TC: Telkom’s data-led FreeMe plans have been very successful in growing Telkom’s market share. But they have been around for years. Do you need to shake up your mobile proposition?
SM: From a product and pricing approach at retail level, everyone has coalesced around where we are. One of the other operators even uses the icons we use — they put it in the same way. Everyone has kind of caught up, so we need to break away. There’s a couple of things that Serame and his team are working on that will introduce the right variety and the right price points. (Serame Taokobong is CEO of Telkom’s consumer business.)
TC: You mentioned you’re close to a deal to monetise your high sites. With MTN also looking to sell some of its South African tower portfolio, is the market not going to be flooded with towers?
SM: We have made substantial progress in this area. We wanted to get the financial results out of the way first. The markets have significantly improved, especially the listed equity market, which has thrown another option into play as to what is the best route for us to take. We are not doing a sale and leaseback in the classical sense. We want an aggregation platform in the public markets for tower players to converge around.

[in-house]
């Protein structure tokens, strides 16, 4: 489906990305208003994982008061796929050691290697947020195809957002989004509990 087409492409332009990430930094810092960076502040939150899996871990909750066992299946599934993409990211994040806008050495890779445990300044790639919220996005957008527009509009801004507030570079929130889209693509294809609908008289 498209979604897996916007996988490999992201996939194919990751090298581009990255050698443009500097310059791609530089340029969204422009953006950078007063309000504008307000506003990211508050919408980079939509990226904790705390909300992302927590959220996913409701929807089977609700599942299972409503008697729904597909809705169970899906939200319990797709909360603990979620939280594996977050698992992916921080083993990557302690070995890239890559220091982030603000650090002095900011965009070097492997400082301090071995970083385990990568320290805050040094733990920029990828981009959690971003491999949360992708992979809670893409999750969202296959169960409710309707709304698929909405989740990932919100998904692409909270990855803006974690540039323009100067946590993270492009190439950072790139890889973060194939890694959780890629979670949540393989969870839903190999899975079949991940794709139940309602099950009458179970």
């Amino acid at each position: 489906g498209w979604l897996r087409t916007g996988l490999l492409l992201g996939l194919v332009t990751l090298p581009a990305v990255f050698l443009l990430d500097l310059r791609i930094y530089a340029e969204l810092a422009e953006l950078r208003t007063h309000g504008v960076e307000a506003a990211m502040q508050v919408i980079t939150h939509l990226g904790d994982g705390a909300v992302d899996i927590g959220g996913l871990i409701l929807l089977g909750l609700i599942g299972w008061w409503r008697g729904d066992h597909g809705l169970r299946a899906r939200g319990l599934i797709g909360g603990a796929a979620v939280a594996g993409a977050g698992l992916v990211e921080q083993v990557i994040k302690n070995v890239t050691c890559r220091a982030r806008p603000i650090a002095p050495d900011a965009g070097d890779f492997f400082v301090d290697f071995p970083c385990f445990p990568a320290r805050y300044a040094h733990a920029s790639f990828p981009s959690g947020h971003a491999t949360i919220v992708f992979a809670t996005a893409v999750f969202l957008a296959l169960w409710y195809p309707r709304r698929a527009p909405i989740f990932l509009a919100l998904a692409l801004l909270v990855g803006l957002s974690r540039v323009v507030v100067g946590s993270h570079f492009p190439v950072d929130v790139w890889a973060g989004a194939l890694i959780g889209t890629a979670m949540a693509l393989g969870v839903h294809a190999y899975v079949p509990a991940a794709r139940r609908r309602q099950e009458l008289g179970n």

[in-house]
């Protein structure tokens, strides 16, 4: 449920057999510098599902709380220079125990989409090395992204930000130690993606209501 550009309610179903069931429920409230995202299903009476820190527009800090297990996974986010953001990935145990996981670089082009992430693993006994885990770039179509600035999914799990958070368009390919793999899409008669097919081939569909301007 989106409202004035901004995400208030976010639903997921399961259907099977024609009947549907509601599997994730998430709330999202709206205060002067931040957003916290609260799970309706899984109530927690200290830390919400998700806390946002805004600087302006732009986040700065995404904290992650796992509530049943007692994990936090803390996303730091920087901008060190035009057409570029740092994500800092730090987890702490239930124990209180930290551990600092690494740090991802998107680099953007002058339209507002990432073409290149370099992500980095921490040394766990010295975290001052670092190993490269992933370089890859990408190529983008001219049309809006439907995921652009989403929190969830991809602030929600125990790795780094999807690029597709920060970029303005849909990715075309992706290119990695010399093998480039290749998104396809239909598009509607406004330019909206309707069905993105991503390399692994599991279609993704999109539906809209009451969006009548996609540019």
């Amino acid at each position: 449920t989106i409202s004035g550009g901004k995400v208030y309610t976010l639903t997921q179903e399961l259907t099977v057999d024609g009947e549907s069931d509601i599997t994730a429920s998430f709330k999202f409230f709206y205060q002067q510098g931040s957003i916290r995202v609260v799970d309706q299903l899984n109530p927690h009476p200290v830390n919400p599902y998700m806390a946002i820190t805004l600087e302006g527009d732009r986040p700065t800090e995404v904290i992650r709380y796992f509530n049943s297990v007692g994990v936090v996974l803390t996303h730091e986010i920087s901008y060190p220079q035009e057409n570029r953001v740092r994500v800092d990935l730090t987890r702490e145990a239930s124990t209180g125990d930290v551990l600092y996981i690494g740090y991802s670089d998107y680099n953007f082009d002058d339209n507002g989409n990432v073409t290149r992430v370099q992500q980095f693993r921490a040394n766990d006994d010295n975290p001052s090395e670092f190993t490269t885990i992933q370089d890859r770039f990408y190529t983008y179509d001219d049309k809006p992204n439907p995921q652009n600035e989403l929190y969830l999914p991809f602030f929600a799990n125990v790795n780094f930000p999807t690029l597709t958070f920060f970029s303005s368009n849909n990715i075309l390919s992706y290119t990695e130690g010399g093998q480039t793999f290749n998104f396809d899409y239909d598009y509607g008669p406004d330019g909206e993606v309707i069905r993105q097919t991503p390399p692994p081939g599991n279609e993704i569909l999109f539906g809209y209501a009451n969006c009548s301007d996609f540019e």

TC: Telkom has been through significant retrenchment programmes over the years. Is the pain almost over?
SM: I’m not yet where I wanted us to be by now. The advent of Covid complicated things a little bit. It was a very uncertain time for people, and you didn’t want to compound their anxiety. That naturally got us to slow down a bit (on the retrenchments). As the world settles, we will reassess the implications of working from home, build on the improved productivity we have seen with people working from home and ask, what does it mean in terms of our staff levels? But we will use a less blunt instrument to get to the optimal number. It’s mainly back-office staff and the corporate centre where we need to find the right structure without burdening the business with a lot of cost.
TC: You hinted at a 5G network roll-out in your presentation. What are your 5G deployment plans?
SM: The approach we will take is slightly different. We will be focusing on enterprise applications for 5G. We will partner with mining houses, port operators, motor assembly firms, etc, to roll out 5G networks to help them enhance productivity and improved efficiencies. We have done quite a lot ourselves in terms of 4G and 4.5G. For us to get to 5G is a hop, skip and a jump away. In our capex this year, there is a set-aside for pilot sites and for deployment in the big metros (for 5G).
TC: The number of copper lines in service has plunged another 20% in the past year. When will you have completely removed ADSL and copper from your network?
SM: When I started here eight years ago, fixed voice revenue was 67% or 68% of the total. Now it’s less than 15% and we’re still growing earnings and Ebitda (earnings before interest, tax, depreciation and amortisation), and improving free cash flow. The vagaries of what happens on the fixed copper side no longer have a material impact on the business. That said, I don’t think we’ll ever get to the point where the copper is totally gone. But the mix will be dominated by newer technologies. — © 2021 NewsCentral Media